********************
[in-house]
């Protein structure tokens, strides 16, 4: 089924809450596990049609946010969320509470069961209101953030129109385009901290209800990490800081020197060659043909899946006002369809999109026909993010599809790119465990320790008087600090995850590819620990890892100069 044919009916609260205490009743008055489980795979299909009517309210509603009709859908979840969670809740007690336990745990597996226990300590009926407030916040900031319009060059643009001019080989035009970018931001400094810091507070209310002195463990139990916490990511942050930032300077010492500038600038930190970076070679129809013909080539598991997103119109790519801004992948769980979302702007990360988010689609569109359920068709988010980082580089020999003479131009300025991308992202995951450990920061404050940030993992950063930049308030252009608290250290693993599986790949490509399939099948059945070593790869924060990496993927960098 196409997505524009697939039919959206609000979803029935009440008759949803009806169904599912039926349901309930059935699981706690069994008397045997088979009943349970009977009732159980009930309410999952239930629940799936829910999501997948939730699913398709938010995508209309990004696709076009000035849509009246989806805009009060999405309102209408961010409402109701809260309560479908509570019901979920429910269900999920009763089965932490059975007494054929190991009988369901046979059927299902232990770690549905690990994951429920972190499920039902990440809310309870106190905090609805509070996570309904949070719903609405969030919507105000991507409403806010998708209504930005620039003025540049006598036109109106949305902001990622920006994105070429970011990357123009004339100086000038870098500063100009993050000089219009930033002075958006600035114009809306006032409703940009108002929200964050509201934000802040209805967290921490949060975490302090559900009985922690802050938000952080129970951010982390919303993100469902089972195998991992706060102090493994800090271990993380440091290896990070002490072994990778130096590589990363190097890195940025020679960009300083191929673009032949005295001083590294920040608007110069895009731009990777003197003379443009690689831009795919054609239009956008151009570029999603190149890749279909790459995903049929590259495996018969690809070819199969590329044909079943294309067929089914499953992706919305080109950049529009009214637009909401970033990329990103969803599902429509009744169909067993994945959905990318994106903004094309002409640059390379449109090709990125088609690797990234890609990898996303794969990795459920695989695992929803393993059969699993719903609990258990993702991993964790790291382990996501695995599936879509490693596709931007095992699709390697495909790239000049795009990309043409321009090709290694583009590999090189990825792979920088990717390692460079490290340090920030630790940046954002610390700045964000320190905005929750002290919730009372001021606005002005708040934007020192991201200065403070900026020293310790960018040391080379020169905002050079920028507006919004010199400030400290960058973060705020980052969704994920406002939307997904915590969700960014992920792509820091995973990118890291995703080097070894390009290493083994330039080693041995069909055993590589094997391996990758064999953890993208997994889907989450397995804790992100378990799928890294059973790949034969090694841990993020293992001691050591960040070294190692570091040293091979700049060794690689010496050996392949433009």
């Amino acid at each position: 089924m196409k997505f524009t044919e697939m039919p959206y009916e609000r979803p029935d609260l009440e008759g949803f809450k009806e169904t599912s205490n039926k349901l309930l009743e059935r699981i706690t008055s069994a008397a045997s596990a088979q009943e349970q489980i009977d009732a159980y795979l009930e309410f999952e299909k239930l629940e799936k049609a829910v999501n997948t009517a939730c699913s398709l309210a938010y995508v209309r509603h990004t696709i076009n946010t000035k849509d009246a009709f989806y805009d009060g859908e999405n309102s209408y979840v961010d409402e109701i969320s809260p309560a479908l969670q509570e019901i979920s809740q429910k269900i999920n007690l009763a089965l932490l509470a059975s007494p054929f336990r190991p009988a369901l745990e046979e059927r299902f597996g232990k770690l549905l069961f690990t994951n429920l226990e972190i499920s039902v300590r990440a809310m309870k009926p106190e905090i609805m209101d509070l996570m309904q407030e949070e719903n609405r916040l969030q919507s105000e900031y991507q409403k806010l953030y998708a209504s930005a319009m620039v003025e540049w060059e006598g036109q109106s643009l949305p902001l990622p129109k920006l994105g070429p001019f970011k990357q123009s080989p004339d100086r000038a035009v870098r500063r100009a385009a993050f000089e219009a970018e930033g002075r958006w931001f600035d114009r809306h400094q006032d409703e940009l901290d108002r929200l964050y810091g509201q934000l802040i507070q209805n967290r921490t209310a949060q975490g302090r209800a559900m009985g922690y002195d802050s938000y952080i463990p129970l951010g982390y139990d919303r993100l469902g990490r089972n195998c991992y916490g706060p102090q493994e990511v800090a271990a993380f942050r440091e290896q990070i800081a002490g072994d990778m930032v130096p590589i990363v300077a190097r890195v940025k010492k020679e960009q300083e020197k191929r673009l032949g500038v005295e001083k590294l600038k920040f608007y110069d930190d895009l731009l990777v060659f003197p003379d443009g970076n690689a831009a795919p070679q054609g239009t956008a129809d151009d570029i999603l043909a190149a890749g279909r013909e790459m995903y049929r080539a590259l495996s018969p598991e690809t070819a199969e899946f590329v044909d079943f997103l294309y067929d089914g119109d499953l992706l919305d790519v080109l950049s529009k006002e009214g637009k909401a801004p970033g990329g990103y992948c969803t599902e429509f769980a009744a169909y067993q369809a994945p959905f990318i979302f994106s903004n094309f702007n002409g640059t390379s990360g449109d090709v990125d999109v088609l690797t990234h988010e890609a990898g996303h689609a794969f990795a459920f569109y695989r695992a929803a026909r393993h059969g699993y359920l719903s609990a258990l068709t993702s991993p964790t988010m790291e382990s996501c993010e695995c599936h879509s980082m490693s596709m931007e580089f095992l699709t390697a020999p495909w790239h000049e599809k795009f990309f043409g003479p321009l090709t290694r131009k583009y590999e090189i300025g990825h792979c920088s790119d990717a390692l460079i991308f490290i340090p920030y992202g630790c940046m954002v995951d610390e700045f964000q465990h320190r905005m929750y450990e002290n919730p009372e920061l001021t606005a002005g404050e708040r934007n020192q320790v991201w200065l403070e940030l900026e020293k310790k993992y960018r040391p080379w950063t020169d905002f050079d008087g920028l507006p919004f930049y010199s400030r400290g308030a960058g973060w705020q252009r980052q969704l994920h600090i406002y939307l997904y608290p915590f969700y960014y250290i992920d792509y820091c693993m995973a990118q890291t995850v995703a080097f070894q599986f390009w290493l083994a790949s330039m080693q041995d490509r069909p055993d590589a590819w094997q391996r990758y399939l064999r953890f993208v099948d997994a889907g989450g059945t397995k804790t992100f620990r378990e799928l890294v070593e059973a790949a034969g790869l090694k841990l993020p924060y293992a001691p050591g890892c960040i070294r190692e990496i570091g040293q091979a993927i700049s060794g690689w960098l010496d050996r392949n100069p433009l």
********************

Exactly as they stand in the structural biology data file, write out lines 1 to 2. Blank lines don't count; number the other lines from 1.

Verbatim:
[in-house]
């Protein structure tokens, strides 16, 4: 089924809450596990049609946010969320509470069961209101953030129109385009901290209800990490800081020197060659043909899946006002369809999109026909993010599809790119465990320790008087600090995850590819620990890892100069 044919009916609260205490009743008055489980795979299909009517309210509603009709859908979840969670809740007690336990745990597996226990300590009926407030916040900031319009060059643009001019080989035009970018931001400094810091507070209310002195463990139990916490990511942050930032300077010492500038600038930190970076070679129809013909080539598991997103119109790519801004992948769980979302702007990360988010689609569109359920068709988010980082580089020999003479131009300025991308992202995951450990920061404050940030993992950063930049308030252009608290250290693993599986790949490509399939099948059945070593790869924060990496993927960098 196409997505524009697939039919959206609000979803029935009440008759949803009806169904599912039926349901309930059935699981706690069994008397045997088979009943349970009977009732159980009930309410999952239930629940799936829910999501997948939730699913398709938010995508209309990004696709076009000035849509009246989806805009009060999405309102209408961010409402109701809260309560479908509570019901979920429910269900999920009763089965932490059975007494054929190991009988369901046979059927299902232990770690549905690990994951429920972190499920039902990440809310309870106190905090609805509070996570309904949070719903609405969030919507105000991507409403806010998708209504930005620039003025540049006598036109109106949305902001990622920006994105070429970011990357123009004339100086000038870098500063100009993050000089219009930033002075958006600035114009809306006032409703940009108002929200964050509201934000802040209805967290921490949060975490302090559900009985922690802050938000952080129970951010982390919303993100469902089972195998991992706060102090493994800090271990993380440091290896990070002490072994990778130096590589990363190097890195940025020679960009300083191929673009032949005295001083590294920040608007110069895009731009990777003197003379443009690689831009795919054609239009956008151009570029999603190149890749279909790459995903049929590259495996018969690809070819199969590329044909079943294309067929089914499953992706919305080109950049529009009214637009909401970033990329990103969803599902429509009744169909067993994945959905990318994106903004094309002409640059390379449109090709990125088609690797990234890609990898996303794969990795459920695989695992929803393993059969699993719903609990258990993702991993964790790291382990996501695995599936879509490693596709931007095992699709390697495909790239000049795009990309043409321009090709290694583009590999090189990825792979920088990717390692460079490290340090920030630790940046954002610390700045964000320190905005929750002290919730009372001021606005002005708040934007020192991201200065403070900026020293310790960018040391080379020169905002050079920028507006919004010199400030400290960058973060705020980052969704994920406002939307997904915590969700960014992920792509820091995973990118890291995703080097070894390009290493083994330039080693041995069909055993590589094997391996990758064999953890993208997994889907989450397995804790992100378990799928890294059973790949034969090694841990993020293992001691050591960040070294190692570091040293091979700049060794690689010496050996392949433009």